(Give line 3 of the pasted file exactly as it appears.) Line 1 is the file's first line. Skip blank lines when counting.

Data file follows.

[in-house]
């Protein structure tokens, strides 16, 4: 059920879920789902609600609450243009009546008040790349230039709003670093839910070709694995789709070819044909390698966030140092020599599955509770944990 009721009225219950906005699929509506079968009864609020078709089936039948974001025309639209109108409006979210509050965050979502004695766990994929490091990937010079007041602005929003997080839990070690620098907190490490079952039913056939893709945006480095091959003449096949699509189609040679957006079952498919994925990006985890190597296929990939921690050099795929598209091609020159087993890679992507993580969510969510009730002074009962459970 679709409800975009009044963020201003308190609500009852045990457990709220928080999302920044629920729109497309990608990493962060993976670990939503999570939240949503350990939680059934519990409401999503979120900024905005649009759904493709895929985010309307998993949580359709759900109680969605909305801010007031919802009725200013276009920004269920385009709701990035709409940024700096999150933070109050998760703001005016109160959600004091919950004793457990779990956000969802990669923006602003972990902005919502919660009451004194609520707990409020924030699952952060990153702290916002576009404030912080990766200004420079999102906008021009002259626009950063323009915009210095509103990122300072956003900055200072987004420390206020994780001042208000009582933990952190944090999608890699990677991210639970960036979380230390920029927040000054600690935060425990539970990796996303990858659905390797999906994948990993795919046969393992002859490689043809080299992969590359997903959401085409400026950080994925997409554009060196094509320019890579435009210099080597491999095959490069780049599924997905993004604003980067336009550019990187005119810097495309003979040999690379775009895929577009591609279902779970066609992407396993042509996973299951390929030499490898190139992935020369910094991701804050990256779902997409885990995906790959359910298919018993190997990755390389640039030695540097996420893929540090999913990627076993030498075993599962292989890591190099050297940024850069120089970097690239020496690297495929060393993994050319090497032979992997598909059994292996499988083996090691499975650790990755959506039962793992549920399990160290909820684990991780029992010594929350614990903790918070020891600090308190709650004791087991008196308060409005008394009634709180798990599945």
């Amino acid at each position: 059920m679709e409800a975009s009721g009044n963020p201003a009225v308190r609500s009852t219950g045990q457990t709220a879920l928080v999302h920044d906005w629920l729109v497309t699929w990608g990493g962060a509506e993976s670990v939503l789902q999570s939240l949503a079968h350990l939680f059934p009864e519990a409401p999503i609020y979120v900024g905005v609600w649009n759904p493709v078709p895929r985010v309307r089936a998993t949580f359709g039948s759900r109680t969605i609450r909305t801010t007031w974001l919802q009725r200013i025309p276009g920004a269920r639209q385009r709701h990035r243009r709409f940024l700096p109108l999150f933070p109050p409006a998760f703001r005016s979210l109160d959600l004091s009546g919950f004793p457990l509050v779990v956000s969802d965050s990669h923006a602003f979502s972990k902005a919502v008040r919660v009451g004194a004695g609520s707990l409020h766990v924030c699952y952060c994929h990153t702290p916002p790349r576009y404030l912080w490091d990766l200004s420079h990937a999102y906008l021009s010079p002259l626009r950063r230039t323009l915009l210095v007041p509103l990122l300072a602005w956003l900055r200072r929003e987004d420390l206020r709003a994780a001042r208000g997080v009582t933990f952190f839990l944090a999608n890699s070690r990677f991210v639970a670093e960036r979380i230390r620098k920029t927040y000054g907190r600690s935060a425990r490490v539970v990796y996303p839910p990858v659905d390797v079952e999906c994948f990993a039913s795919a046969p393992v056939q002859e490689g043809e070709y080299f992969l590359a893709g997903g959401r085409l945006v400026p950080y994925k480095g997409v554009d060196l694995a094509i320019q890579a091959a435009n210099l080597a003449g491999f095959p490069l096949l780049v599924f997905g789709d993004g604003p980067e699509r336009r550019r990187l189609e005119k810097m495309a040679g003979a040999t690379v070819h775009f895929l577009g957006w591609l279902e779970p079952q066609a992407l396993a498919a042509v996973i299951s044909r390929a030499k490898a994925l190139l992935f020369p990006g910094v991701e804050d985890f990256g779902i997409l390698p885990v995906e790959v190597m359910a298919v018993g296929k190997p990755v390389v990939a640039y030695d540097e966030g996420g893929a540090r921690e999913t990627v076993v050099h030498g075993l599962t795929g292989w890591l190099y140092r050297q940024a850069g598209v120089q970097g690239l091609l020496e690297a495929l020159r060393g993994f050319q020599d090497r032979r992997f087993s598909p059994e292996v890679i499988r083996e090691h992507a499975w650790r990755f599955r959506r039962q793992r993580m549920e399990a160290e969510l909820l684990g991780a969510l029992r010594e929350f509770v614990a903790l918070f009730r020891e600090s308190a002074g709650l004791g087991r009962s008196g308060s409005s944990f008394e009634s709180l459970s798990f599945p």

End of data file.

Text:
């Amino acid at each position: 059920m679709e409800a975009s009721g009044n963020p201003a009225v308190r609500s009852t219950g045990q457990t709220a879920l928080v999302h920044d906005w629920l729109v497309t699929w990608g990493g962060a509506e993976s670990v939503l789902q999570s939240l949503a079968h350990l939680f059934p009864e519990a409401p999503i609020y979120v900024g905005v609600w649009n759904p493709v078709p895929r985010v309307r089936a998993t949580f359709g039948s759900r109680t969605i609450r909305t801010t007031w974001l919802q009725r200013i025309p276009g920004a269920r639209q385009r709701h990035r243009r709409f940024l700096p109108l999150f933070p109050p409006a998760f703001r005016s979210l109160d959600l004091s009546g919950f004793p457990l509050v779990v956000s969802d965050s990669h923006a602003f979502s972990k902005a919502v008040r919660v009451g004194a004695g609520s707990l409020h766990v924030c699952y952060c994929h990153t702290p916002p790349r576009y404030l912080w490091d990766l200004s420079h990937a999102y906008l021009s010079p002259l626009r950063r230039t323009l915009l210095v007041p509103l990122l300072a602005w956003l900055r200072r929003e987004d420390l206020r709003a994780a001042r208000g997080v009582t933990f952190f839990l944090a999608n890699s070690r990677f991210v639970a670093e960036r979380i230390r620098k920029t927040y000054g907190r600690s935060a425990r490490v539970v990796y996303p839910p990858v659905d390797v079952e999906c994948f990993a039913s795919a046969p393992v056939q002859e490689g043809e070709y080299f992969l590359a893709g997903g959401r085409l945006v400026p950080y994925k480095g997409v554009d060196l694995a094509i320019q890579a091959a435009n210099l080597a003449g491999f095959p490069l096949l780049v599924f997905g789709d993004g604003p980067e699509r336009r550019r990187l189609e005119k810097m495309a040679g003979a040999t690379v070819h775009f895929l577009g957006w591609l279902e779970p079952q066609a992407l396993a498919a042509v996973i299951s044909r390929a030499k490898a994925l190139l992935f020369p990006g910094v991701e804050d985890f990256g779902i997409l390698p885990v995906e790959v190597m359910a298919v018993g296929k190997p990755v390389v990939a640039y030695d540097e966030g996420g893929a540090r921690e999913t990627v076993v050099h030498g075993l599962t795929g292989w890591l190099y140092r050297q940024a850069g598209v120089q970097g690239l091609l020496e690297a495929l020159r060393g993994f050319q020599d090497r032979r992997f087993s598909p059994e292996v890679i499988r083996e090691h992507a499975w650790r990755f599955r959506r039962q793992r993580m549920e399990a160290e969510l909820l684990g991780a969510l029992r010594e929350f509770v614990a903790l918070f009730r020891e600090s308190a002074g709650l004791g087991r009962s008196g308060s409005s944990f008394e009634s709180l459970s798990f599945p």